Picture: Christian G.E.Schiller with Daniel Hubbard
The German Wine Society (Washington DC Chapter) had the pleasure to spend an evening with Daniel Hubbard from Domaine Select Wine Estate (DSWE) in New York. He poured the outstanding wines of Christmann, Kuehling-Gillot, Kuehn and Melsheimer.
Spruce in San Francisco versus Rutz in Berlin
What a contrast to the last wine tasting with Phil Bernstein from MacArthur Beverages! At Phil’s tasting the large majority wines were delicious low alcohol, sweet-style Rieslings from the Mosel. These were all exceptional wines, skillfully made by first-class winemakers like Ernst Loosen, essentially made by not letting the fermentation going its full course so that natural sugar remains in the wine and/or adding a bit of sweet-reserve (sterilized grape juice) to increase the sweetness level in the wine. These are the wines that are so popular among the fans of German wine in the world. When you go to the trendy restaurant Spruce in San Francisco, which has won many awards for its exceptional German wine portfolio, these are the wines you find there.
But when you go for a drink to Rutz Wein Bar in Berlin, one of the best wine bars in Germany, you find very few of Phil Bernstein wines and instead the wines that Daniel Hubbard presented. Today, wine loving German drinks dry. There is no doubt about it. The overwhelming majority of the wines produced in Germany is dry. And the German (dry) grand cru Rieslings can compete with the best wines in the world. The word is getting around - slowly but surely - and more and more dry German Rieslings appear on the international market.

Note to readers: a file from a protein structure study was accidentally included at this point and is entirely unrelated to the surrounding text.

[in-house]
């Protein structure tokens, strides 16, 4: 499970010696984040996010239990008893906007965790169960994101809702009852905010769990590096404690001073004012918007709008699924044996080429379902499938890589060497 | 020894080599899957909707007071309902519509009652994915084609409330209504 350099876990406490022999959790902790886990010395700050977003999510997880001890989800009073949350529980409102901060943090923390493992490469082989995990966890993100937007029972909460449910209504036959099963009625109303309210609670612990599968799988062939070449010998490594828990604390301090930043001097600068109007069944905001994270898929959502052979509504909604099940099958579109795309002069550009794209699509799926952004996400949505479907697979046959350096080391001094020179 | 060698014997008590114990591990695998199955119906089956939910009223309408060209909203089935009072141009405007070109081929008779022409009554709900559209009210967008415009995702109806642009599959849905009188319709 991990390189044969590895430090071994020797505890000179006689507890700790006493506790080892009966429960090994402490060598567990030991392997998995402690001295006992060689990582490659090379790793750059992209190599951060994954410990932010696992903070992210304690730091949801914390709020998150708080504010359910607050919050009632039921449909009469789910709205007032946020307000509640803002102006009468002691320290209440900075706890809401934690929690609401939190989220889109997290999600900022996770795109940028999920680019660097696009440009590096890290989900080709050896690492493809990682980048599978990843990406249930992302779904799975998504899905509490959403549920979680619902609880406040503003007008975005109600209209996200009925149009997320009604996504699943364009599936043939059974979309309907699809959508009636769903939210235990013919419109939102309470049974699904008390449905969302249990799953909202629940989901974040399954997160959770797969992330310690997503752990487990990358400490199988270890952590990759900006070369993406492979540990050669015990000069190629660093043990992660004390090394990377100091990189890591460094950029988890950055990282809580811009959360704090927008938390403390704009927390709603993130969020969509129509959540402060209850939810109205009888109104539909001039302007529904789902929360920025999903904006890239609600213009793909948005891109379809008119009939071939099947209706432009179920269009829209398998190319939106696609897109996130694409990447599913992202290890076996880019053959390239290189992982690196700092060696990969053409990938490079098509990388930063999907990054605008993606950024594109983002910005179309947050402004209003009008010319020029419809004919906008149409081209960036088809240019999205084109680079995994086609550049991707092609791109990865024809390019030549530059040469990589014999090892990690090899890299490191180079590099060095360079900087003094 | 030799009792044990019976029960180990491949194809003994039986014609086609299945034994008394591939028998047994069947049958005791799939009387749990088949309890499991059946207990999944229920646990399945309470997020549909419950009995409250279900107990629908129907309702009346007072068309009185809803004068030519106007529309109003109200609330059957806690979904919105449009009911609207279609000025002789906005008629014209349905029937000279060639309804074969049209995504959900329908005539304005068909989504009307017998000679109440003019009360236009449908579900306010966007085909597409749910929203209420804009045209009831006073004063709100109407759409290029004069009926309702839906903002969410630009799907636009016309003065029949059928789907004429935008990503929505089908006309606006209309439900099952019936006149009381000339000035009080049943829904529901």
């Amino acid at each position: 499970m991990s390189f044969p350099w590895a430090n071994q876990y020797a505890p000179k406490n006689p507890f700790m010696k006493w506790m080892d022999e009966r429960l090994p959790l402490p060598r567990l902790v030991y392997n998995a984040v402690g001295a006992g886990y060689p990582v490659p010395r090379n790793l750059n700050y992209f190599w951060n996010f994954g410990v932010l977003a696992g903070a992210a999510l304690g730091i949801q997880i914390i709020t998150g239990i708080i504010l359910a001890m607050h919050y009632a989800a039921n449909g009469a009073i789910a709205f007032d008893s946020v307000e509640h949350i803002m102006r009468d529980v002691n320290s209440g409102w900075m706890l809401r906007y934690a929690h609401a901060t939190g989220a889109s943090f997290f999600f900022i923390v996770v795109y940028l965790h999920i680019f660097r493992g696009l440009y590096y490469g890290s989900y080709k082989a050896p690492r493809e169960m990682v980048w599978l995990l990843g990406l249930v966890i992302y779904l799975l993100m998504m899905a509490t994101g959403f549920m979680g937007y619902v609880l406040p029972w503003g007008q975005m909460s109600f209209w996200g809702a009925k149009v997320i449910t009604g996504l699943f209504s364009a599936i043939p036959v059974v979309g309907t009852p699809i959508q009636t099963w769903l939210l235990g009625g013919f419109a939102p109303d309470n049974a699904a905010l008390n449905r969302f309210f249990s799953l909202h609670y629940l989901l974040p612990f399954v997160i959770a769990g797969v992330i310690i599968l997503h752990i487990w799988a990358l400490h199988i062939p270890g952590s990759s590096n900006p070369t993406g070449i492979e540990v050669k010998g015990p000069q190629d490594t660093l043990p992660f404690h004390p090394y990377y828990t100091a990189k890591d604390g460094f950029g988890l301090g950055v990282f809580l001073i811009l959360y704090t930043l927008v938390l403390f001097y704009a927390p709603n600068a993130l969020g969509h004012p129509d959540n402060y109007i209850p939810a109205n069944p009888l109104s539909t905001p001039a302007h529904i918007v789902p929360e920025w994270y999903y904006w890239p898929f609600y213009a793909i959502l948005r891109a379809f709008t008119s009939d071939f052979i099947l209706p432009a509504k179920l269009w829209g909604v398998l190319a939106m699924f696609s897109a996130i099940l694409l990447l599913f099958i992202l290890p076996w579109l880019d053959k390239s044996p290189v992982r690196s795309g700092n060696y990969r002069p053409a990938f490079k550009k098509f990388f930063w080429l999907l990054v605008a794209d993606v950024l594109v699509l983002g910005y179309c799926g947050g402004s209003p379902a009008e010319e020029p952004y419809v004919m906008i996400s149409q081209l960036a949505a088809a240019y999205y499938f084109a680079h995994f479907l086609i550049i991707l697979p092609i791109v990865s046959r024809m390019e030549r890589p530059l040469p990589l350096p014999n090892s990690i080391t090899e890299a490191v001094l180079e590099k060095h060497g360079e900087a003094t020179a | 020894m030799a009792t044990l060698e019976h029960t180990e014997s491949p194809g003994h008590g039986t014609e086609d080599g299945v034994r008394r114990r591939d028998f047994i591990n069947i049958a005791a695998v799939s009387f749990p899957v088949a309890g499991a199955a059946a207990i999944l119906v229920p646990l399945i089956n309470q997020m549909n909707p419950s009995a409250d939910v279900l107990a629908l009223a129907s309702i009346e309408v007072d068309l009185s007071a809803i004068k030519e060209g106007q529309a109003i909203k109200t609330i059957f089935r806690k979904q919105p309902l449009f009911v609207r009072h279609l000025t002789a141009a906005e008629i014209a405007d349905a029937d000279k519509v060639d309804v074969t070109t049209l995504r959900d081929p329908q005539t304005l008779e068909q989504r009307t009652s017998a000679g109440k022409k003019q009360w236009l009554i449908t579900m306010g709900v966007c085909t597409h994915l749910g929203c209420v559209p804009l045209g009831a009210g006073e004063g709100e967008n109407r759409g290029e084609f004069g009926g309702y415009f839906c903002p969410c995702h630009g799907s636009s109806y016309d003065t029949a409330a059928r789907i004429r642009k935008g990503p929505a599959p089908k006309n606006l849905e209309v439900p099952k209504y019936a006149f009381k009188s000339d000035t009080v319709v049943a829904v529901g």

So, what we had in the course of a couple of months were 2 exceptional wine tasting: the first one was what I would call the American (Spruce) selection of German Rieslings and the second one what I would call the German (Rutz) selection of German Rieslings.
What is the future? I think the Phil Bernstein wines will definitely stay, although they have become “niche wines” as David Schildknecht said at the 1. International Riesling Symposium last year. These are very well crafted wines that are kind of unique in the world. They have an USP that the dry wines cannot take away from them. But the dry German wines, I am sure, will establish themselves on the world market. These Rieslings are exceptional as well. Not as unique as the sweet style wines, but also sensational.
A New Classification of German Wines
Many producers and consumers of German wine are unhappy about the German approach to classifying its wine and are pushing a new classification. The VDP – Germany’s elite winemaker – is at the forefront of this movement.
Picture: German Wine Society National Chairman of the Board George Marling with Daniel Hubbard